@WholeFoods? Cost-conscious? Say wha? http://ow.ly/8qn0O

The Whole Foods press release copy was pretty trite (“Frugal is the new black!”*) for this post about America’s cost-conscious consumption. But the actual content—findings from a WF-commissione survey of American’s shopping habits—was pretty striking. The poll of 2,100 Americans in August found:

  • 74 percent wouldn’t compromise on the quality of the food they buy
  • 82 percent said current food prices have affected their grocery shopping
  • 75+ percent said they have changed their cooking and eating habits due to the economy
  • 57 percent reported that they eat dinner at home and eat out less often

Even more fascinatingly, in a four-city snapshot comparison between Whole Foods and local competitors, Whole Foods—on a market basket of 14 staples—beat out regular grocery stores on price.

Careful shoppers know this, of course. As I explore in The American Way of Eating, all grocery stores play with their pricing, taking a loss on some items and making a killing on others; its basic marketing. If one knew Whole Foods’ prices well, it would be very easy to design a market basket that was cheaper than at their competitors, which might explain why frozen strawberries (not fresh) and romaine hearts (not heads) sit on the list.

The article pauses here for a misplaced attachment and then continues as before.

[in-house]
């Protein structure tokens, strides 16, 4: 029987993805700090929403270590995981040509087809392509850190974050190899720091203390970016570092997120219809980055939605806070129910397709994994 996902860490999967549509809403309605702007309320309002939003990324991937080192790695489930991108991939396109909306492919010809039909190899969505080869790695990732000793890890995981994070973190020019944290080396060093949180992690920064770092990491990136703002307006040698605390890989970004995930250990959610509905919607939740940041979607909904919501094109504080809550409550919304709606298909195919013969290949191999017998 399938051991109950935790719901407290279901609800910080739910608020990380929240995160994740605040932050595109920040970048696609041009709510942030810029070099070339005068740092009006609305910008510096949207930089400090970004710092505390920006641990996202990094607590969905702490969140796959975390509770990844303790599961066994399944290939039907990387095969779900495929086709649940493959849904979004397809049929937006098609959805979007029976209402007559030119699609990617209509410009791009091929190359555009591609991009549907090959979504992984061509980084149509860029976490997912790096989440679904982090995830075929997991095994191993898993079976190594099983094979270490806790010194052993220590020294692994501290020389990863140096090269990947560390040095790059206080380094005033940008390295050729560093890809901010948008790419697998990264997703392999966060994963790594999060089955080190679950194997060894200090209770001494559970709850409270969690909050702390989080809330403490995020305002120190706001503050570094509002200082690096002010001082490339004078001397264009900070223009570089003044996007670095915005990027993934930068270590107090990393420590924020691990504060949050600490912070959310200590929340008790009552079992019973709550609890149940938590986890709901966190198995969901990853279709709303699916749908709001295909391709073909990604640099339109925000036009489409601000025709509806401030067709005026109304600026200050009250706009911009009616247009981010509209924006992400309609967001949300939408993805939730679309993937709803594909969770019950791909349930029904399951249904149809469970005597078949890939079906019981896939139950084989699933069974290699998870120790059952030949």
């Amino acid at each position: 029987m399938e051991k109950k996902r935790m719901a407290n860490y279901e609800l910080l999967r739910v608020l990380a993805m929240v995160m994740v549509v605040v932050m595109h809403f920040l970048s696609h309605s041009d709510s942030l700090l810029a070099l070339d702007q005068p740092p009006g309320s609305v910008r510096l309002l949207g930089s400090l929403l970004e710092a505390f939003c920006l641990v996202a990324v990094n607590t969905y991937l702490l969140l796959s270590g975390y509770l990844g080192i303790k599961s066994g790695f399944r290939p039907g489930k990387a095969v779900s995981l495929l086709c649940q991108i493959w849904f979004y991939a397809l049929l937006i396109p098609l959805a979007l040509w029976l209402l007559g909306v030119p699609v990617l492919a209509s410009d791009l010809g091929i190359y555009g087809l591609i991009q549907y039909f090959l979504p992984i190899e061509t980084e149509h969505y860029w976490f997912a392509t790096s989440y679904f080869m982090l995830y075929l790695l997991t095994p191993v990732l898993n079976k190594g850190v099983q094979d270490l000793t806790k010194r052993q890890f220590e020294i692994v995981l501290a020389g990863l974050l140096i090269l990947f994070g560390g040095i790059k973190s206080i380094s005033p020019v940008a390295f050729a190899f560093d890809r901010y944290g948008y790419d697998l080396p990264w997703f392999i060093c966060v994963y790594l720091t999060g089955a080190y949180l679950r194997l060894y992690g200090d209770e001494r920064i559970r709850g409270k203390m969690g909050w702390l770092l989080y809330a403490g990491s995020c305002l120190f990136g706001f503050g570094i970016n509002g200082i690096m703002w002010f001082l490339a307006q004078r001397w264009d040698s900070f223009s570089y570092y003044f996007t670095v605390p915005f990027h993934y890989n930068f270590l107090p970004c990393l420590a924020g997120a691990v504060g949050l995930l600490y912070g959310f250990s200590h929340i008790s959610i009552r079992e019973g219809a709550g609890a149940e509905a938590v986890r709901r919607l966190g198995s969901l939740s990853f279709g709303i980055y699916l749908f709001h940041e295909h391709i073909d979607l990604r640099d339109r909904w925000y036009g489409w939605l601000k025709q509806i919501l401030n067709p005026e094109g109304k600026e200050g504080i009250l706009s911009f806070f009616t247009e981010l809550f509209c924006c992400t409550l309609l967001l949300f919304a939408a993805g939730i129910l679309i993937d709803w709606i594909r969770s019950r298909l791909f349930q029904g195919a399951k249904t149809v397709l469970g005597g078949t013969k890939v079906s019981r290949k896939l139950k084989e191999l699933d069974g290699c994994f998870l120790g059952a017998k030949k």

The other thing that struck me is another trend I noticed while working at Walmart to report the book: The dominance of private-label brands, which have mushroomed in recent years.

The biggest news from Whole Foods’ little survey, though, is that it sounds like Americans already care an awful lot about their food,. and say that price matters. That’s a far more realistic picture of our meals, I think, than we’ve seen in the past, and I, for one, am glad to see it.

*Can someone please do a video about two “New Blacks” (which sounds awful, like an obscure legacy of apartheid) having a smackdown about who is the REAL new black. Discuss.

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